The blows kept coming, brutal and frequent.
Inside the octagon cage, Matt Parker — all of 137 pounds and sporting a Mohawk — took strike after strike to the face from his opponent's hands and feet.
But by the third and final round, the 30-year-old warehouse worker from Forest Lake was confident he was up on points and could lose only by knockout. Near the end of the fight, as the other fighter attempted a take down, Parker threw his left arm around the man's neck and cinched it like a noose. "Finish it!" someone yelled. "Parker, finish it!"
The chokehold — known as the guillotine — caused his foe to pass out, and the referee signaled Parker's win. It was his first mixed-martial arts competitive fight.
"I was just going to pull until his head came off," Parker said with a grin, after emerging from the cage with bruises under his eyes.
The octagon cage is where a scrappy unknown like Parker can become a hometown hero.
SPORT GROWING IN POPULARITY
Just about every weekend, there's a state-sanctioned mixed-martial arts fight taking place at a sports bar, hotel, or nightclub somewhere in Minnesota. Some 1,850 professional and amateur fighters are now licensed to brawl in the sport critics have derided as "human cockfighting." Last year, the events outnumbered boxing matches 6 to 1.
But fight promoters are learning that a handful of local communities have outlawed the fast-growing sport. Among them is Forest Lake, a northern Twin Cities suburb where a four-year-old ordinance prohibits the fights.
The local laws were passed before the state stepped in to regulate the events and implement new measures to better ensure fighter safety.
Fans say the restrictions fail to recognize just how much fight nights have changed.
Forest Lake's law against mixed-martial arts sent event organizers scrambling to find a new home for their fights Saturday night.
The show did go on — five miles away, at the Stars and Strikes entertainment complex in the small town of Wyoming. Families were moonlight bowling just steps from a banquet hall with chandeliers.
The room was quickly transformed into a makeshift coliseum, where hundreds of fans, including young beer-drinking men and women — and some moms and dads — packed themselves around the cage.
All of the contenders are young, unpaid amateurs who simply love to fight. Jake Ostrowski of Milltown, Wis., brought down his opponent in 10 seconds.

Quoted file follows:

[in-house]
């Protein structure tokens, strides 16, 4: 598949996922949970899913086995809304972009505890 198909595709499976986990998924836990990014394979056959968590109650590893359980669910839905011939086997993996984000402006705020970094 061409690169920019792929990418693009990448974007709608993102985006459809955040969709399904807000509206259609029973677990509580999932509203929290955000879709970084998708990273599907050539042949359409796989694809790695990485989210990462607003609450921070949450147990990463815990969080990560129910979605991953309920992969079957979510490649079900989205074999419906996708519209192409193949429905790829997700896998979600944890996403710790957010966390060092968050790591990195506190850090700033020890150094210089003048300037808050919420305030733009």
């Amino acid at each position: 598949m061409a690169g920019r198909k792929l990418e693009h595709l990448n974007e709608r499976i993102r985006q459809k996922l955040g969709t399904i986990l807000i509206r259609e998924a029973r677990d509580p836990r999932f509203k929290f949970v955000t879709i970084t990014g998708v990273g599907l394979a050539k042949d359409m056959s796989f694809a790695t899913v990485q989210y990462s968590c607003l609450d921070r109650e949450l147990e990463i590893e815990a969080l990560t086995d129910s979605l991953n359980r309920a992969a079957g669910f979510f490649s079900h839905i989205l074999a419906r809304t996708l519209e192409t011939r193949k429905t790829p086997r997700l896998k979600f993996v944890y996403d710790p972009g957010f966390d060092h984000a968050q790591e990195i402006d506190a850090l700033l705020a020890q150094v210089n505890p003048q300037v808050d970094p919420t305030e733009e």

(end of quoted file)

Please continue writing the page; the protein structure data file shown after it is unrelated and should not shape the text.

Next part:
"Went in, measured him out, threw a spinning back fist, rocked him, threw another one, right cross, he was done," Ostrowski said in a play-by-play. "Knocked him right out. He stiffened up and fell, right to the ground. I kept going through him, until a ref pushed me off."
The fights — a mix of boxing, kicking, wrestling and martial arts moves — can be bloody, bodily harm that hasn't gone unnoticed.
CITIES CRACK DOWN OVER LACK OF REGULATION
With that in mind, at least a half-dozen Minnesota cities, from Red Wing to Fridley, began in 2005 to restrict or ban ultimate fighting. The term comes from the Ultimate Fighting Championship, which is the elite U.S. league for mixed-martial arts, similar to what the NFL is to football.
Back then, cities were concerned about the sport's lack of regulation — and fan violence that spilled into the parking lots. In one case, a man was beaten so badly after a fight that he ended up in a coma.
Police departments were also trying to put an end to organized brawls involving high school students who gathered in parks and garages to imitate what they saw on pay-per-view TV. Officials in northern Twin Cities suburbs worried about escalating violence.
"It was a case of a few kids saying, 'There's going to be a fight,' down in a certain place, and people showing up," recalled Forest Lake City Council member Susan Young. "At that time, it wasn't regulated. There weren't a lot of things known about it. And it was just, 'We can kick your butt one way or another.'"